“We’re encouraged by the prospect of more professional charter oversight staff with the support of CARSNet,” said Premack, founder and director of the Sacramento-based Charter Schools Development Center.
But both also said they are concerned that more knowledgeable administrators may become intrusive, encroaching on charters’ independent operations or adopting tactics to discourage charters’ growth. “We’re concerned that some authorizers are imposing ridiculous amounts of unnecessary paperwork and red tape,” said Premack.
Comprehensive evaluations of charter petitions and oversight of charter performance and fiscal viability are time-consuming. Urias and charter authorizers complain that oversight fees don’t cover their costs. California district authorizers are permitted to charge 1 percent of a charter’s state revenue, while other states charge between 3 percent and 5 percent.
With an average fee of about $18,000 per school in California, it takes about seven charter schools in a district to cover a full-time charter director like Urias, Greely said, which is why oversight is part-time work in most districts. It also may be one reason why, through simple Google searches, the ACLU of Southern California found that 1 in 5 charter schools had illegal admission restrictions on their websites. Even though it turned out that many of the web pages were outdated, the discovery reflected inattentive monitoring.
Complicating new charter administrators’ jobs, California’s charter law is both detailed and vague. It lists 15 elements that applicants must satisfy in their charter petition, such as detailing the educational program, measures of student academic progress, suspension and expulsion policies, and efforts to achieve ethnic and racial balance. Unlike many other states, approval is the default position. A district must grant a charter unless it finds one of three conditions in the petition:
- The proponents presented an unsound education program.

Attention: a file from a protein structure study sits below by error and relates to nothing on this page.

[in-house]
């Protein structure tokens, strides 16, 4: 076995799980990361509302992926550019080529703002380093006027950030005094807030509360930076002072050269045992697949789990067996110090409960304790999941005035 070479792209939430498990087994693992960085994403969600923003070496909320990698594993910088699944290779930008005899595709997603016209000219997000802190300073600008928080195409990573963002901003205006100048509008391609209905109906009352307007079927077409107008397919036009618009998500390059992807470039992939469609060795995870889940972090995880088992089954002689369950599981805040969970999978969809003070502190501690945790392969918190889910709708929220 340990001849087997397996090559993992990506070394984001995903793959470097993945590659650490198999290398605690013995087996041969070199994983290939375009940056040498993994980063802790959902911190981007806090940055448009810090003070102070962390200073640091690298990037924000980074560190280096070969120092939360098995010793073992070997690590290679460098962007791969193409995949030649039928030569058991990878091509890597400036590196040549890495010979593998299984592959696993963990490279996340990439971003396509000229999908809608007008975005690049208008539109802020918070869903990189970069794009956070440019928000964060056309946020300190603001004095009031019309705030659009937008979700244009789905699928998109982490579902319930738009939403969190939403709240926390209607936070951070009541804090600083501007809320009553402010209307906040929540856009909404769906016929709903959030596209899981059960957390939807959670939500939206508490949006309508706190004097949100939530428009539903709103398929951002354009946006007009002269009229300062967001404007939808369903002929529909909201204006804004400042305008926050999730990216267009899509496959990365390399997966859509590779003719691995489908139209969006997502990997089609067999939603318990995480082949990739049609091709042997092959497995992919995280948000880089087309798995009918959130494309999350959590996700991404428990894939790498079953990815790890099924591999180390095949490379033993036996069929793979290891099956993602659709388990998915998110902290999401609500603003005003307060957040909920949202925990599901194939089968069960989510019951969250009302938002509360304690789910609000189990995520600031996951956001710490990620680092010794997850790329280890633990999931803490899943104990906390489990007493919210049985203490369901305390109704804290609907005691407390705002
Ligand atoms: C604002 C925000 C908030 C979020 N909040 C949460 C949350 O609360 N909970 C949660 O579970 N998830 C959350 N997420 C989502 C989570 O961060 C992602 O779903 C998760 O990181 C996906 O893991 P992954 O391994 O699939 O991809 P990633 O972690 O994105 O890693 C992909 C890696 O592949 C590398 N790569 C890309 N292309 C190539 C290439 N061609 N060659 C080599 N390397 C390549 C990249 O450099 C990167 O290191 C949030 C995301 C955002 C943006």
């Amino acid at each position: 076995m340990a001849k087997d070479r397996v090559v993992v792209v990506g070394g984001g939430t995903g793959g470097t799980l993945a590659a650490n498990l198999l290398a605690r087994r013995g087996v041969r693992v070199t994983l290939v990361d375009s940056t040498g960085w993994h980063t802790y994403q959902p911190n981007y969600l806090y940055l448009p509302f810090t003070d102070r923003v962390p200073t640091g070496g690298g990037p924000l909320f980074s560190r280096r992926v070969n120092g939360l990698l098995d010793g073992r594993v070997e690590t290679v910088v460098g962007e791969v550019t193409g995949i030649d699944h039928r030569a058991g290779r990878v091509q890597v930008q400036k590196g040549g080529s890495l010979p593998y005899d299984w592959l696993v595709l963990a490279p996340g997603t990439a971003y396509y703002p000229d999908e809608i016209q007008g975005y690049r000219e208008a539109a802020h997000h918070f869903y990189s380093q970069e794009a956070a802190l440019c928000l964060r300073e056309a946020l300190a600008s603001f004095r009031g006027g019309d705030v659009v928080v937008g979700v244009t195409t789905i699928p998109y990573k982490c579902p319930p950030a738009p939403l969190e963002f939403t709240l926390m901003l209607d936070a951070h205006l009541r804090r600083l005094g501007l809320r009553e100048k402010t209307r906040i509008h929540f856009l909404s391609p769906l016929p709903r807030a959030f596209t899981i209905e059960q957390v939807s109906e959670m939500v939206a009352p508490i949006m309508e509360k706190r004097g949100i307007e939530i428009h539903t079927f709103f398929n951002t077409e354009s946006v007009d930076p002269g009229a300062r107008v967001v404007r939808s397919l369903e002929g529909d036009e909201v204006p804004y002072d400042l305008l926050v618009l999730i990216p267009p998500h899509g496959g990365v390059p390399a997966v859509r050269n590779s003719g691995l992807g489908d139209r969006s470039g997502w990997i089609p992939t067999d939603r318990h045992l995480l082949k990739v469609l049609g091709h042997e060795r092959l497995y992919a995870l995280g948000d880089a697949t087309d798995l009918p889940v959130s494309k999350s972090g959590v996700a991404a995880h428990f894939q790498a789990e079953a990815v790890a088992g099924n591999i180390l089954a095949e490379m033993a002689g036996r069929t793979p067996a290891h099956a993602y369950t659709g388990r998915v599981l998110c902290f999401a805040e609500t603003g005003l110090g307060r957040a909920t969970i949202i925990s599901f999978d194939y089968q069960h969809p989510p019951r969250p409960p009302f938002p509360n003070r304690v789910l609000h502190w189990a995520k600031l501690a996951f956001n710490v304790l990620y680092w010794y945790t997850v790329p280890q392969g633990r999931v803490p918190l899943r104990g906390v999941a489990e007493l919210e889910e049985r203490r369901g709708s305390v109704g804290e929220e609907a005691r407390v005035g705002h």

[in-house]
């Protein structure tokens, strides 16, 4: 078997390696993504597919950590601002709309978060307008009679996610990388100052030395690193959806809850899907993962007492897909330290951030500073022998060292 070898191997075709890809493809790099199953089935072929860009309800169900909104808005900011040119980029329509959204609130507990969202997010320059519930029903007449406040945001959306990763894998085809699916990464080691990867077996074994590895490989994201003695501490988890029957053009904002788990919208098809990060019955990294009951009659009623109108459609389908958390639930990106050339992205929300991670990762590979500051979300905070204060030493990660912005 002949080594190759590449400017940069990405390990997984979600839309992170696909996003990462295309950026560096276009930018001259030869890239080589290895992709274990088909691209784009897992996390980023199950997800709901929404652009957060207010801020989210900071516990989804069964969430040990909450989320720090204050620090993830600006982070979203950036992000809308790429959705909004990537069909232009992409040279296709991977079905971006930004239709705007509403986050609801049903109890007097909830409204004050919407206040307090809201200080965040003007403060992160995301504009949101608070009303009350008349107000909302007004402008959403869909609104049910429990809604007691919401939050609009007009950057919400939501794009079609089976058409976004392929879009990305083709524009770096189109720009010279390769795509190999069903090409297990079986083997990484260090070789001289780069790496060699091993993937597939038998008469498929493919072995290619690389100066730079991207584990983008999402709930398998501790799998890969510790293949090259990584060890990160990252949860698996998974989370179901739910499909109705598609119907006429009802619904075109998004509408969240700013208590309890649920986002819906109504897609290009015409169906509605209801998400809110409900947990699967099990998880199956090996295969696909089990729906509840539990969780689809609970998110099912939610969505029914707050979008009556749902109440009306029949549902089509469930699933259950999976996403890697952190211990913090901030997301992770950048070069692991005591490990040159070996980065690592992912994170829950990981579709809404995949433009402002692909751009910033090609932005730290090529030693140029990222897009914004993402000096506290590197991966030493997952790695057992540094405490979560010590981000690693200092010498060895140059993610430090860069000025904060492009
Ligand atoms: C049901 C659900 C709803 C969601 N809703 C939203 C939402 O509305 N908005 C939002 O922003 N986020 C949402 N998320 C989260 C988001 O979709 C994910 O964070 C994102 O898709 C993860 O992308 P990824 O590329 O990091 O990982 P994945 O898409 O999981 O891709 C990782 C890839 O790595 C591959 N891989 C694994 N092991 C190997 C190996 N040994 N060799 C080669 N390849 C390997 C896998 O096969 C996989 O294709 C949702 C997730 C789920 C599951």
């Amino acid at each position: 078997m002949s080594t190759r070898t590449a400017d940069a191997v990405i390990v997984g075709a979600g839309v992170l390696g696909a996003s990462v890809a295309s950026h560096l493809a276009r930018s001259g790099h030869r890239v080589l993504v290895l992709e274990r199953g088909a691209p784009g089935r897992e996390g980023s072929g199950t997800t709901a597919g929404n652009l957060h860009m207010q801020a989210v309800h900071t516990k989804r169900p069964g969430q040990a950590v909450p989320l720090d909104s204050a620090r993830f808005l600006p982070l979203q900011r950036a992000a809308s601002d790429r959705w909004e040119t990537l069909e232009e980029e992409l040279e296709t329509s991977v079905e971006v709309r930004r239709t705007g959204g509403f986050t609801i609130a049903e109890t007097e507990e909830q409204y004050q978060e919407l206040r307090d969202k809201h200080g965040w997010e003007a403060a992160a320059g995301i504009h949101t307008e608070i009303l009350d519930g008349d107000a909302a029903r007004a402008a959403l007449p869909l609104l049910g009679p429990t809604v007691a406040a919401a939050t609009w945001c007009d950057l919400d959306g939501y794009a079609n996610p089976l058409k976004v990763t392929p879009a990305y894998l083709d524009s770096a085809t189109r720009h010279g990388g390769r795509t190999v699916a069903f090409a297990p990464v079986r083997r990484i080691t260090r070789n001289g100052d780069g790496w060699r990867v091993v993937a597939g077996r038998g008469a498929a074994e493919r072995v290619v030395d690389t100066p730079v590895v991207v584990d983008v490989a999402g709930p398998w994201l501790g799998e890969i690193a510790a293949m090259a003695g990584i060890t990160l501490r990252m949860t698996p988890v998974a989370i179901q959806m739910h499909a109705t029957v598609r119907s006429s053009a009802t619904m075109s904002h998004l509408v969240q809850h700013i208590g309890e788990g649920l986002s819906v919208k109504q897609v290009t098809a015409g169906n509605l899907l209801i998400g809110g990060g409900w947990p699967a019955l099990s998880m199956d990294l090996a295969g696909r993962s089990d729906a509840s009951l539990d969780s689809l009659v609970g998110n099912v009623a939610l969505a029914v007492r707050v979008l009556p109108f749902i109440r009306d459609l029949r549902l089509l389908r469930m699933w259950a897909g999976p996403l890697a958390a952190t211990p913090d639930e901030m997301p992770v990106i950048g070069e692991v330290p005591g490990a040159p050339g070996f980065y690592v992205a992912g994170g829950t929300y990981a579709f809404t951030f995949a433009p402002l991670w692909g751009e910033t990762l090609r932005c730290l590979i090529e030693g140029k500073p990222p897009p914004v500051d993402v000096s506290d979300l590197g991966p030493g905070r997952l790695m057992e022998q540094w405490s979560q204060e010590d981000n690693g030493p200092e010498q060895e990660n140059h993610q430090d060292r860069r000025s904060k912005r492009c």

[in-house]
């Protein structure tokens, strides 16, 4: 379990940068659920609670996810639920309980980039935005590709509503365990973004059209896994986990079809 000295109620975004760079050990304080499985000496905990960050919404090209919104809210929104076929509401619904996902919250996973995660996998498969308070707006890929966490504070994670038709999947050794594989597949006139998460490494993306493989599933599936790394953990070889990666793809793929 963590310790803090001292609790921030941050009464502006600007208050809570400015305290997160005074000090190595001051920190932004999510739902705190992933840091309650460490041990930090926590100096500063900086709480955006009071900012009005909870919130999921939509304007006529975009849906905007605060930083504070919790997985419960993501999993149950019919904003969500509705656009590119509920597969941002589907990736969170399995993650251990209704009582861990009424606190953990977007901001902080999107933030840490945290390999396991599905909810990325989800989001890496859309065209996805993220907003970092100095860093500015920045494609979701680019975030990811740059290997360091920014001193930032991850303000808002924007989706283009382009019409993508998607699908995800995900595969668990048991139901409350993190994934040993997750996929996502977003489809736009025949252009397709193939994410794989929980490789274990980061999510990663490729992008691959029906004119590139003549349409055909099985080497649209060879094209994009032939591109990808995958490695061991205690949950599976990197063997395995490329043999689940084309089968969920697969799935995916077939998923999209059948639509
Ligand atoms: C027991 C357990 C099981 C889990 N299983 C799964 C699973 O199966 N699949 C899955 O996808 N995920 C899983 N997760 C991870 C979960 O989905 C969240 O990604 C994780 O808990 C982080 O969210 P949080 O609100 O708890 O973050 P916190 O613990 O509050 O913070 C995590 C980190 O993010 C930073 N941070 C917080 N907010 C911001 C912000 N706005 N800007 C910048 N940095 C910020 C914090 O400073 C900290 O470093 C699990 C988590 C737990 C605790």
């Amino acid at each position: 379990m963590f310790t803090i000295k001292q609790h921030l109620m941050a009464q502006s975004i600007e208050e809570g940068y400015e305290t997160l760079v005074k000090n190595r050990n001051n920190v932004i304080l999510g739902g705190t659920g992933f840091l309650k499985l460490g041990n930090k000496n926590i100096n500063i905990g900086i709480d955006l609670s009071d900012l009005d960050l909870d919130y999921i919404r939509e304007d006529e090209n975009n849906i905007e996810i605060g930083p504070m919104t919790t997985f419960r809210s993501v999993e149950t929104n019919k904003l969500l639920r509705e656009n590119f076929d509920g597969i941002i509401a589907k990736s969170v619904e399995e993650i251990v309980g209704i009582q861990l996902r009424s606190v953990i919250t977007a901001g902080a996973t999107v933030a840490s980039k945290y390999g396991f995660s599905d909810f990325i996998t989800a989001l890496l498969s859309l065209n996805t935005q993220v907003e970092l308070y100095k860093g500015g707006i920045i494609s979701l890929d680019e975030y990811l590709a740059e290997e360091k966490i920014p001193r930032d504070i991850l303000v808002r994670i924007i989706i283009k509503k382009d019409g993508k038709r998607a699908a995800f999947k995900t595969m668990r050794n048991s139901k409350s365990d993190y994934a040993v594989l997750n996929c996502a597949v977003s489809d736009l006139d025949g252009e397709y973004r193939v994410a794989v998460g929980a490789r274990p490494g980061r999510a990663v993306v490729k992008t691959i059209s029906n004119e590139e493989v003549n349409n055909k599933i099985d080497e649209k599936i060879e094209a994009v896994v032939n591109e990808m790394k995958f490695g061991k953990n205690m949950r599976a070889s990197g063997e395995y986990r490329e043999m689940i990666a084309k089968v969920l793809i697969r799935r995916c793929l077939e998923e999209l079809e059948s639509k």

- They failed to comprehensively describe the required elements.
- They demonstrated an unlikeliness to implement their program.
What is not permitted is to weigh the potential financial impact of the charter on the district; though that issue, not overtly discussed, is the X-factor in some school boards’ decisions.
Districts often complain that charters are submitting boilerplate petitions that appear, at least on paper, to meet all of the elements. Charter advocates complain that authorizers are demanding excessive details and then picking holes in minute details.
Speakers at CARSNet’s annual conference in September emphasized the importance of a “capacity interview,” a face-to-face meeting not required by law, in which authorizers explore proponents’ ability to meet their commitments: If you say you are a Montessori school, has anyone had experience with the teaching method? Is there a board member with financial experience? How will you recruit students?
“The rigor of the petition review has increased over time, based on experience,” Greely said. “Data show that charters that aren’t strong from the start will not get better.”
State law requires authorizers to make an annual visit to each charter, but monitoring should be more extensive, and communication should be ongoing so that there are no surprises when it’s time to consider renewal, Greely said. Network trainings focus on tracking financial reports, attendance and audits because “more schools fail for financial reasons, including failure to meet enrollment targets, than anything else,” she said.
Carla Boykin, a teacher on assignment who oversees Pasadena Unified’s four charters, said attention to finance and governance at the CARSNet training has proven useful. She is using the renewal process to examine potential conflicts of interest and to require more documentation of contracts and more transparent bylaws.
Before, she said, “I was flying by the seat of my pants. Now, I know what to look for.”